Legal Weed in California Might Just Get a Whole Lot Cheaper

A newly introduced bill could significantly cut the tax rates on California cannabis.

Legal sales of cannabis didn't do as well as many had hoped they would last year. For some experts, the biggest reason for the lackluster sales in the legal market is overtaxation. Legal marijuana products in the Golden State are subject to a 15 percent tax at the point of sale, on top of as much as $9.25 per ounce in taxes levied on cultivators, which also serves to drive up the end price consumers have to pay. That makes buying from the black market much cheaper—especially for people in cities that have chosen to ban legal sales.

"The whole aim of legalization is to compete with the illicit market and to get people to buy from the regulated establishments," Troy DaytonCEO of Arcview Group, a cannabis investment and research firm based in Oaklandtold CNBC. "You can't do that if the taxes are so high and onerous that people are driven out of that market."

Dayton thinks the current tax rate is why California set a terrible precedent for legal states.

"California is the first state where the total retail sales went down after they transitioned to adult use because it's so complex and the taxes are so high and everything else."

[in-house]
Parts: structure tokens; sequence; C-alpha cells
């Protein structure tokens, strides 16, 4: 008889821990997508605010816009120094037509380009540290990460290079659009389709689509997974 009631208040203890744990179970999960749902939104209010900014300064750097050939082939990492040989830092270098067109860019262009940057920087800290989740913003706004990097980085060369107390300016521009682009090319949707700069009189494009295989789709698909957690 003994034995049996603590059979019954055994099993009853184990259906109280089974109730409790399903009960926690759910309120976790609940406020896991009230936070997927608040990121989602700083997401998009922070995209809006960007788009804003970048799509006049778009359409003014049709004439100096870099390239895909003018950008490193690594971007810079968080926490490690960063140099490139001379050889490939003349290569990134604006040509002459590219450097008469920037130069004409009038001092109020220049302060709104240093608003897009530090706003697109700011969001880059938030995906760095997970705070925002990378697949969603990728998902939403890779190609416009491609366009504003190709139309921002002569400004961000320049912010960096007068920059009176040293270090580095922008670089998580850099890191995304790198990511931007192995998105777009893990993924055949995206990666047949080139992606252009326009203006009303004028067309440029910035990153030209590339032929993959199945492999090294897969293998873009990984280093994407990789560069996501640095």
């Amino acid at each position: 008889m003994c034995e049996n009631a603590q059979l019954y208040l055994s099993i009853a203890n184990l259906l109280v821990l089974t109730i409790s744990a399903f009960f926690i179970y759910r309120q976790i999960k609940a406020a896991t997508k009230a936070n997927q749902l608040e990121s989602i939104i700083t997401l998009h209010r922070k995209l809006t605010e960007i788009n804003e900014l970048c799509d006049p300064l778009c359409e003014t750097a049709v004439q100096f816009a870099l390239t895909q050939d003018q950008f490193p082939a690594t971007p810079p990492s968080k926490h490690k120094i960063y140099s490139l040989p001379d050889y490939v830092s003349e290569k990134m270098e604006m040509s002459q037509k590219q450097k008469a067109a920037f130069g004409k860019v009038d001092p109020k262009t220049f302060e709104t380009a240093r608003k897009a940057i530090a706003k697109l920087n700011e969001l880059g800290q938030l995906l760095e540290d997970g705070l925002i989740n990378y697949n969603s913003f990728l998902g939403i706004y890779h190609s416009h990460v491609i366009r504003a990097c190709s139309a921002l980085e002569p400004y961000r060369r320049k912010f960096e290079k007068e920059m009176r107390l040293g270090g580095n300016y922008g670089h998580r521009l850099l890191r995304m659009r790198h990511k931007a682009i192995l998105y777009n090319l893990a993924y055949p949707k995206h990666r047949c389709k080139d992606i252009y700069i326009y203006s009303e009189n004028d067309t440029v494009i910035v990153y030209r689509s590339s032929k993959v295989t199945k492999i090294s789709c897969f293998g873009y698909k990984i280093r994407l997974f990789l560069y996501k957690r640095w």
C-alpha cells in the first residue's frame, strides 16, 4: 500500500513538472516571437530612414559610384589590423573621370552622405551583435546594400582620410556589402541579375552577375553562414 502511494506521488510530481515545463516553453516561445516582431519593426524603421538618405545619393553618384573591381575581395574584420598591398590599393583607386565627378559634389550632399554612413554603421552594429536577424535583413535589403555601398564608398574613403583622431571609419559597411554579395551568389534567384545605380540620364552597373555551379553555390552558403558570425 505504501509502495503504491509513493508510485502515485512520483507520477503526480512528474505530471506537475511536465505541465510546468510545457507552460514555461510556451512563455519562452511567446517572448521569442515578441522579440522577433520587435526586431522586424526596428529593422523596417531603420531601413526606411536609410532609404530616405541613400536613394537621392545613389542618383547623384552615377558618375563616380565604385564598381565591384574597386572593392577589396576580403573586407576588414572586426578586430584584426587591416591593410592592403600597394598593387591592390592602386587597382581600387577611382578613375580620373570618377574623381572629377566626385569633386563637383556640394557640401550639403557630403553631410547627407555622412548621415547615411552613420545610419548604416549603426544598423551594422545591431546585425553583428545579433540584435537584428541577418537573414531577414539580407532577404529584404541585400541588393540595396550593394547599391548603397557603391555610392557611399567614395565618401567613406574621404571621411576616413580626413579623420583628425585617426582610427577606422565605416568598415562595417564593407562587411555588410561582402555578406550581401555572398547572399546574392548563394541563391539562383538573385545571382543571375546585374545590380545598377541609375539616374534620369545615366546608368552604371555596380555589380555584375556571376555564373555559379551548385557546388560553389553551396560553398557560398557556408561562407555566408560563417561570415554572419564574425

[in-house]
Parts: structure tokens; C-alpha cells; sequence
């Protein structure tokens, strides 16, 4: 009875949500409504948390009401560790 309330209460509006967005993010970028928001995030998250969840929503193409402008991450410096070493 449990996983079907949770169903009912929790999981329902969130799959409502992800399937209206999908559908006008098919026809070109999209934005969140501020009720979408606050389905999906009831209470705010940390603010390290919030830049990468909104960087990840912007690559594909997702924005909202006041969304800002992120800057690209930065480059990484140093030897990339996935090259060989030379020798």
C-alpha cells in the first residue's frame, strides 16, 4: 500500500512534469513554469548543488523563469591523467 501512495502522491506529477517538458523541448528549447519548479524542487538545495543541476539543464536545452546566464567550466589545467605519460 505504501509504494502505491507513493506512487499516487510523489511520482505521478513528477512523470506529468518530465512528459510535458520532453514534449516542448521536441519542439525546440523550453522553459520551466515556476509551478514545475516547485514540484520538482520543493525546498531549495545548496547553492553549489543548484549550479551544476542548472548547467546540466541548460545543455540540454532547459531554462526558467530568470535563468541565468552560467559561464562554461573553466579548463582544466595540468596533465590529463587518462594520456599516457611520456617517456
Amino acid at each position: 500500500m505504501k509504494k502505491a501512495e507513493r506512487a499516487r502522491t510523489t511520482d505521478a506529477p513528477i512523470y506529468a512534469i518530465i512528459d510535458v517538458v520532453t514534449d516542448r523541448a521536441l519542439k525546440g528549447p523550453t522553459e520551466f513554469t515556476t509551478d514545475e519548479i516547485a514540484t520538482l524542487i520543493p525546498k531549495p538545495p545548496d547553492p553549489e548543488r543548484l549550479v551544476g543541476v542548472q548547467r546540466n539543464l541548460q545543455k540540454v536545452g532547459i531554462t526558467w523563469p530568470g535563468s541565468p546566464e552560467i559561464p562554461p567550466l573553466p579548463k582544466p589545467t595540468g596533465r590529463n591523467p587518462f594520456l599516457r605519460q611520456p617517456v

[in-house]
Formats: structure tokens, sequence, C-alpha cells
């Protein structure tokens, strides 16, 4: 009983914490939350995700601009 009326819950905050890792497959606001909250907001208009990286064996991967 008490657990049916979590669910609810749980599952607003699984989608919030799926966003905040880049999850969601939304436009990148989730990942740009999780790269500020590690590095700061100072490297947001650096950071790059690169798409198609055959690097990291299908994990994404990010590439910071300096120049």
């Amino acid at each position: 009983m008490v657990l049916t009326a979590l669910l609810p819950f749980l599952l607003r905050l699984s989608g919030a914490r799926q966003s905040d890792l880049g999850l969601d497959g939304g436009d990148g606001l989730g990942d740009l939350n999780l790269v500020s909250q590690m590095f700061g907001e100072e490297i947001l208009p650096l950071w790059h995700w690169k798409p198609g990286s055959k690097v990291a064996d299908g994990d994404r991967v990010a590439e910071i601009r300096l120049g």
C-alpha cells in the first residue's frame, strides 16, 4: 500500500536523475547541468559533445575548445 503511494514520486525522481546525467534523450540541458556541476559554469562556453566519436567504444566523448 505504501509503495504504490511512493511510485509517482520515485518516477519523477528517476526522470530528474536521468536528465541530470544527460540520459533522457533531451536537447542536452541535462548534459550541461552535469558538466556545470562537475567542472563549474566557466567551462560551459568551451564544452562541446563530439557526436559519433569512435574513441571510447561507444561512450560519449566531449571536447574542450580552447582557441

To make California's legal cannabis market more competitive with illicit channels, State Assembly member Rob Bonta (D-Alameda) has introduced the Temporary Cannabis Tax Reduction bill. If passed, the bill would reduce excise tax for marijuana retailers from 15 to 11 percent, and remove all taxes on cultivation through to 2022.

"AB 286 is an important step to ensure that we protect legitimate taxpaying businesses and stop the illegal black market in California," Bonta said yesterday at a press conference following the bill's introduction.

The new legislation already has the support of California State Treasurer Fiona Ma. She too believes that limiting taxation on the legal market is the most effective way to undercut illicit sellers.

"We don't tax start-up businesses [from other industries] when they start," Ma said. "We need to do better."

Of course, the tax rates would be hiked back up in a few years time. But the hope is that by then the legal market would be in a more dominant position, and consumers would be comfortable with paying more.

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